Adapting Cities to Climate Change in a Post-Sandy World
Thursday, January 24, 2013
The impact of Hurricane Sandy on New York City and surrounding areas has urban planners and government officials considering adaption strategies for climate change with a new sense of urgency. What does the current state of science tell us about what cities should be doing to prepare for these effects—particularly if they are much more intense than previously assumed? And what role can natural habitats play in helping cities prepare?
*Reception to follow.
|Nonmember (Student / Postdoc / Resident / Fellow)||$10|
This event is part of the Nature and Our Future Series
In this three-part series on conservation and conservation science, the New York Academy of Sciences and the Nature Conservancy explore some of the dynamics and critical issues involving people and nature.
• Adapting Cities to Climate Change in a Post-Sandy World, Thursday, January 24, 2013
• Where Will the Water of the Future Come From?, Thursday, February 28, 2013
• The Limits of the Planet: A Debate, Thursday, March 21, 2013
The New York Times
After nearly 15 years reporting for The New York Times, Andrew C. Revkin left the staff at the end of 2009 to become a senior fellow at Pace University's Pace Academy for Applied Environmental Studies. He continues to write the Dot Earth blog, which has moved from the news side of The Times to the Opinion section. He reported on the global environment in print and on Dot Earth. He has spent a quarter century covering subjects ranging from Hurricane Katrina and the Asian tsunami to the assault on the Amazon and the troubled relationship of climate science and politics. He has been reporting on the environment for The New York Times since 1995, a job that has taken him to the Arctic three times. In 2003, he became the first Times reporter to file stories and photos from the sea ice around the Pole. He spearheaded a three-part Times series and one-hour documentary in 2005 on the transforming Arctic and another series, "The Climate Divide," on the uneven impacts of climate change. He has written books on the Amazon rain forest, global warming and the once and future Arctic. Before joining The Times, Mr. Revkin was a senior editor of Discover, a staff writer for the Los Angeles Times, and a senior writer at Science Digest. Mr. Revkin has a biology degree from Brown and a Master's degree in journalism from Columbia. He has taught at Columbia's Graduate School of Journalism and the Bard College Center for Environmental Policy. He lives in the Hudson River Valley with his wife and two sons. In spare moments, he is a performing songwriter and multi-instrumentalist who occasionally accompanies Pete Seeger at regional shows and plays in a folk-roots band, Uncle Wade.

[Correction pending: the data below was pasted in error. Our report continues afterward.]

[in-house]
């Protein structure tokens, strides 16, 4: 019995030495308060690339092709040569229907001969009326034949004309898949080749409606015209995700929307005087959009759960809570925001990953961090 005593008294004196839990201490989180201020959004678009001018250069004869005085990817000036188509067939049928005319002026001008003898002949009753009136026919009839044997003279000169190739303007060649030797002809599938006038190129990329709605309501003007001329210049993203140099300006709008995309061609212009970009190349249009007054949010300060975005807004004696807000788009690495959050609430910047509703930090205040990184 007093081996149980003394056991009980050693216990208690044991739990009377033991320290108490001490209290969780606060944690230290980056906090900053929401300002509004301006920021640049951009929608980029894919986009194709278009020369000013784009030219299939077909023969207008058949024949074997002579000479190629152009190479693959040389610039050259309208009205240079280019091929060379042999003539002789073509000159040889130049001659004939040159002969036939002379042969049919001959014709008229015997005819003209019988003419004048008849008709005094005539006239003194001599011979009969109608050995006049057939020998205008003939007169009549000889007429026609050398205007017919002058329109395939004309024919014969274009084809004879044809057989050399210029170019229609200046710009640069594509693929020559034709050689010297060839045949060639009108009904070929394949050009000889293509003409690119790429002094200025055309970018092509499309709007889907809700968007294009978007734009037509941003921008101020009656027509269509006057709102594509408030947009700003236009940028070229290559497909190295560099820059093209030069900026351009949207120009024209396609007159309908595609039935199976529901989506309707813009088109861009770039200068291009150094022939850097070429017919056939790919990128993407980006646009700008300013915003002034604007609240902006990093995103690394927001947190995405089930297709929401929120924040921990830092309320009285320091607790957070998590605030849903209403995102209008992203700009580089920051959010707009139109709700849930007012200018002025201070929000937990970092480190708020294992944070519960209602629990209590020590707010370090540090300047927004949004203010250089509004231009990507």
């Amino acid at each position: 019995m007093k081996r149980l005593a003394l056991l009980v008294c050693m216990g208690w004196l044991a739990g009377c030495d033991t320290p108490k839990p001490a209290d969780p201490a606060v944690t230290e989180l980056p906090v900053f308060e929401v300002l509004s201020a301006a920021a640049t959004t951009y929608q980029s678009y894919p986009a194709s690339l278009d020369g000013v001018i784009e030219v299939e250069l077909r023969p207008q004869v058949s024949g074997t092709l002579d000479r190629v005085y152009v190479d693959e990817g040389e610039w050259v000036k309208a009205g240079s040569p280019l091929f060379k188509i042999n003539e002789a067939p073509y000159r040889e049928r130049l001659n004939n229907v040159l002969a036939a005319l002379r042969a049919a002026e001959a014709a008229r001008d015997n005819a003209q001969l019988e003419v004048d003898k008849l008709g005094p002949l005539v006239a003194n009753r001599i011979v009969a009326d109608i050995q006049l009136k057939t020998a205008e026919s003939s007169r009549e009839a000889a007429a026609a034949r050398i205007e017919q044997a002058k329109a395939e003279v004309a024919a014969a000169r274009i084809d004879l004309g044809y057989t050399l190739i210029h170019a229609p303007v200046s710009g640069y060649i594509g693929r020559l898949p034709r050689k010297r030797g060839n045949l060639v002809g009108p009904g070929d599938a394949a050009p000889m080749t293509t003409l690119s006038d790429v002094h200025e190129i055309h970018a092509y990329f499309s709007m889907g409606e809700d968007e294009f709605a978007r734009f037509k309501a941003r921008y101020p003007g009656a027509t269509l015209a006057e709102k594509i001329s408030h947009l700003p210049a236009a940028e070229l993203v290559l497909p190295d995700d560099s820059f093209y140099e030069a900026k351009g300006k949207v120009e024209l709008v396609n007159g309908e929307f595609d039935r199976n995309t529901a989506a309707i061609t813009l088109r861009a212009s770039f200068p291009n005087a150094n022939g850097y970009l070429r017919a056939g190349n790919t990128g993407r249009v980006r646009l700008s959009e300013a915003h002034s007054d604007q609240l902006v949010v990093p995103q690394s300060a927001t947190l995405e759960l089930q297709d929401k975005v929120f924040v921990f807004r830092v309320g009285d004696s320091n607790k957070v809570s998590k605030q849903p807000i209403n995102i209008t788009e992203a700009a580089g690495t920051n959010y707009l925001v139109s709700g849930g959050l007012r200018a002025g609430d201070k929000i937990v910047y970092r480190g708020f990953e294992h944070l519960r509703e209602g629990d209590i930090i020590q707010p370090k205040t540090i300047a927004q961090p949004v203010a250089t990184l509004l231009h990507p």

Klaus Jacob, PhD
Dr. Jacob is a geophysicist teaching Disaster Risk Management at Columbia University's School of International and Public Affairs and a semi-retired researcher at Columbia's Lamont-Doherty Earth Observatory. His current research focuses on how climate change and sea level rise will impact the infrastructure of major coastal cities. He serves on the New York City Panel on Climate Change and has led studies assessing the vulnerability of New York City's transit and telecommunications infrastructure for both New York State and the Metropolitan Transportation Authority. He is a co-author of the National Research Council's 2008 report, "Potential Impacts of Climate Change on U.S. Transportation." His past research has focused on engineering seismology, earthquake hazards and loss assessments from New York to Alaska.
Jacob was one of 50 people to be listed in Time magazine's, "People Who Mattered in 2012," for his warnings of the catastrophic damage that a 100-year storm surge could do to New York City's transit system.
Radley Horton, PhD